As the two argued over who would be The Convergence for today, I tried to focus my attention upon the man attempting to disrobe me.
As he continued to shoot pointed exhalations of air at me I blinked my ears sleepily at the dull din of his timbre. Violin reminded me that our ears had little sensory threshold for the capitulation demanded of us by seemingly every sonic oscillation to leave a human's gluttonous maw.
"What do you suggest I do?"
Violin directed my attention to drum with a begrudging sigh that had my disrober jump.
"I assure you bereaver of my attire, they do this all the time."
Drum smugly awaited for me to ask for his advice and I too sighed in a perfect verbatim of Violin.
"Drum, I have elected to seek out your counseling."
Drum began a low thunderous boom that set a low thrum echoing through my bones.
The pervasive percussion began to separate the chains of synaptic revelry within the core of my being until my essence liquidated and slipped down my spine to settle into my fingertips.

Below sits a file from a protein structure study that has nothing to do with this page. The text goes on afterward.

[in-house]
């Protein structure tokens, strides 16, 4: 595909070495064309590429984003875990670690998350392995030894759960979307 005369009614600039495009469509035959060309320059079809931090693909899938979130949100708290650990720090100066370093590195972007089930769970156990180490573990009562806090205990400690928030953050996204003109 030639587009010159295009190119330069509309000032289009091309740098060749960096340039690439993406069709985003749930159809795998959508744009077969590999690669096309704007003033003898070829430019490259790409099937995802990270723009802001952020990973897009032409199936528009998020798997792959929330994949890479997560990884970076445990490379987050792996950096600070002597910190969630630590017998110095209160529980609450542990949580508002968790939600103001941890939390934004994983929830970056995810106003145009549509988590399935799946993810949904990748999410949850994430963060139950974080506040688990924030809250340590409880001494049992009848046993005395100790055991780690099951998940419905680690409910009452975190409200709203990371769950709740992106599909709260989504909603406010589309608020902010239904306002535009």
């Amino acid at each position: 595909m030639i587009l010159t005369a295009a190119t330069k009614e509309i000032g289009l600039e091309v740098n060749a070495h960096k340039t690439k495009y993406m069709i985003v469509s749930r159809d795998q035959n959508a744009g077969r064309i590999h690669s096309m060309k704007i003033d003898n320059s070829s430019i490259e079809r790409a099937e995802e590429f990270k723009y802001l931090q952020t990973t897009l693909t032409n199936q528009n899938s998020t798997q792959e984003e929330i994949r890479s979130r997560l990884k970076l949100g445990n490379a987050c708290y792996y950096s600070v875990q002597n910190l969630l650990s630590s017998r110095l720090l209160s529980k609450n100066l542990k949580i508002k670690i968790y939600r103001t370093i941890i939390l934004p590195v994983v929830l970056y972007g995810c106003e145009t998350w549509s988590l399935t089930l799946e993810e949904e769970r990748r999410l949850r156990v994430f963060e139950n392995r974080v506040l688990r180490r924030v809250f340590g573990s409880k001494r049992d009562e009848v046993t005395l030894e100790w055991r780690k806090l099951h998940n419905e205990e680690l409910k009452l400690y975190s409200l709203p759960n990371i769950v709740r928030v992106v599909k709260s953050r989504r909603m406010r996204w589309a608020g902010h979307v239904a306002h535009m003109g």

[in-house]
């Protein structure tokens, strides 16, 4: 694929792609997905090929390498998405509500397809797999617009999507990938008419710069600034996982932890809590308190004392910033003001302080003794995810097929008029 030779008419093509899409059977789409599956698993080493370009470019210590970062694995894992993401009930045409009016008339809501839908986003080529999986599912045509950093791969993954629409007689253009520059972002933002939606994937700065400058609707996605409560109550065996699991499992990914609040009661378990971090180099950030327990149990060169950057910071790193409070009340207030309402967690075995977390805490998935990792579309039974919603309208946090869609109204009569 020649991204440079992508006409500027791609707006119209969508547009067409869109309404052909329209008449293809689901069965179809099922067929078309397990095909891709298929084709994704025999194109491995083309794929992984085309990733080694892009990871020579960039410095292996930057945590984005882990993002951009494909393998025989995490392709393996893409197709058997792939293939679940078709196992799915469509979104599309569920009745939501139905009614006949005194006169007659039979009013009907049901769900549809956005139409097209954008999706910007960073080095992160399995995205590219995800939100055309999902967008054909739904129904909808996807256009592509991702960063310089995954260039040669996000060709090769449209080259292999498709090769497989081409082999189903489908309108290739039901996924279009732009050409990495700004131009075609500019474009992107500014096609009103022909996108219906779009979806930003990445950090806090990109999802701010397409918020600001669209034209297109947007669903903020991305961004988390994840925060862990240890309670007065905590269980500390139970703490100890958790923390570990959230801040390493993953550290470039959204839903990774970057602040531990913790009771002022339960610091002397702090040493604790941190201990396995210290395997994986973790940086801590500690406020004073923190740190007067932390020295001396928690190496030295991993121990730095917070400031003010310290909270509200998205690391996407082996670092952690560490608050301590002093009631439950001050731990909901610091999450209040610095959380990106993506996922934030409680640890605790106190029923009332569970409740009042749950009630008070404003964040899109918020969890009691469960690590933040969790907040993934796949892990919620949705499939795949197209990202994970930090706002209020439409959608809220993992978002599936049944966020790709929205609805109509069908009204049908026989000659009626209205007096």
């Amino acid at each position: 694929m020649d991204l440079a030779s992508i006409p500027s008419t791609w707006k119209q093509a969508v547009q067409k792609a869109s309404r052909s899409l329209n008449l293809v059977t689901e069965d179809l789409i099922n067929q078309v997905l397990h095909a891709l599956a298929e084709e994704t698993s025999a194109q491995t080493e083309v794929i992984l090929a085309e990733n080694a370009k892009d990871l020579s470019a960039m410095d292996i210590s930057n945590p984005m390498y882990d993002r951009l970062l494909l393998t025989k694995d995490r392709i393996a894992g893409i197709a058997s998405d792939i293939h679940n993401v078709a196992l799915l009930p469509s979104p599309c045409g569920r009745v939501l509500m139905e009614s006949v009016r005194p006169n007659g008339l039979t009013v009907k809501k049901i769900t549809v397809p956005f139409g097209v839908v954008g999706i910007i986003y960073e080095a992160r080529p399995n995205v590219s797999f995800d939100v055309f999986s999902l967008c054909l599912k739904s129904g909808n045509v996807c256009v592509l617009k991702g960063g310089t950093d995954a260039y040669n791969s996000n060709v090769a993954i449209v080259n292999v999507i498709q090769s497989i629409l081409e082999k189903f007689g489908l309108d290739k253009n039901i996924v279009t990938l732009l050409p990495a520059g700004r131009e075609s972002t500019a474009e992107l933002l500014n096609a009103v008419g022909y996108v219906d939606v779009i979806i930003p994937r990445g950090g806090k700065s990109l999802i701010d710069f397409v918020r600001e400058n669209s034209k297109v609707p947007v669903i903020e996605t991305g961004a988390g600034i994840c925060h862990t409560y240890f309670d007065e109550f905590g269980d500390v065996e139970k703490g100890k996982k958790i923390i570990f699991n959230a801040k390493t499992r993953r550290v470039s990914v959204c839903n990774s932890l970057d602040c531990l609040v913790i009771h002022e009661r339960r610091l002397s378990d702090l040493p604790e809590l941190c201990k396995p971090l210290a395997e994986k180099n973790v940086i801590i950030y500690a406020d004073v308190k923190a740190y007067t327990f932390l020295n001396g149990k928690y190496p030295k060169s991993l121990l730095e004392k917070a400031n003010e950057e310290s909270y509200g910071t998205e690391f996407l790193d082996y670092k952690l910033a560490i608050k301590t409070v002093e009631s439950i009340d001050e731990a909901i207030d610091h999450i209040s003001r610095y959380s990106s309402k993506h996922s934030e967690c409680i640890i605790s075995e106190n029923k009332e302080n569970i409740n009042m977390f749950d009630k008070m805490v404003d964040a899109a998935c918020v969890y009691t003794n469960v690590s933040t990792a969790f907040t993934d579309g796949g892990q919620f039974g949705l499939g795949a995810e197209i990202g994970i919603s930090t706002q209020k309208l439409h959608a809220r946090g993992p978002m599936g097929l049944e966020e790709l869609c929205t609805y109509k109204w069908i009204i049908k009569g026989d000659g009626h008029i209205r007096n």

I began to tap the air over the man's head, watching the ripples of air fan out from the contact. I kept tapping to the beat I had become, buoyed aloft by the canopy of Drum's urgings. The small tectonics I evoked upon the air began to reverberate through my frame to match Drum's every strike and within this union I began to finally feel the oscillations of the man's voice. My body moved accordingly as I twisted this way and that to accompany his intents and before long I found myself standing completely exposed.
Harp whistled, and Flute chased her with indignation.
Drum new how airy and flighty Flute could be, so he understood the teasing Harp inflicted upon him as a perennial event.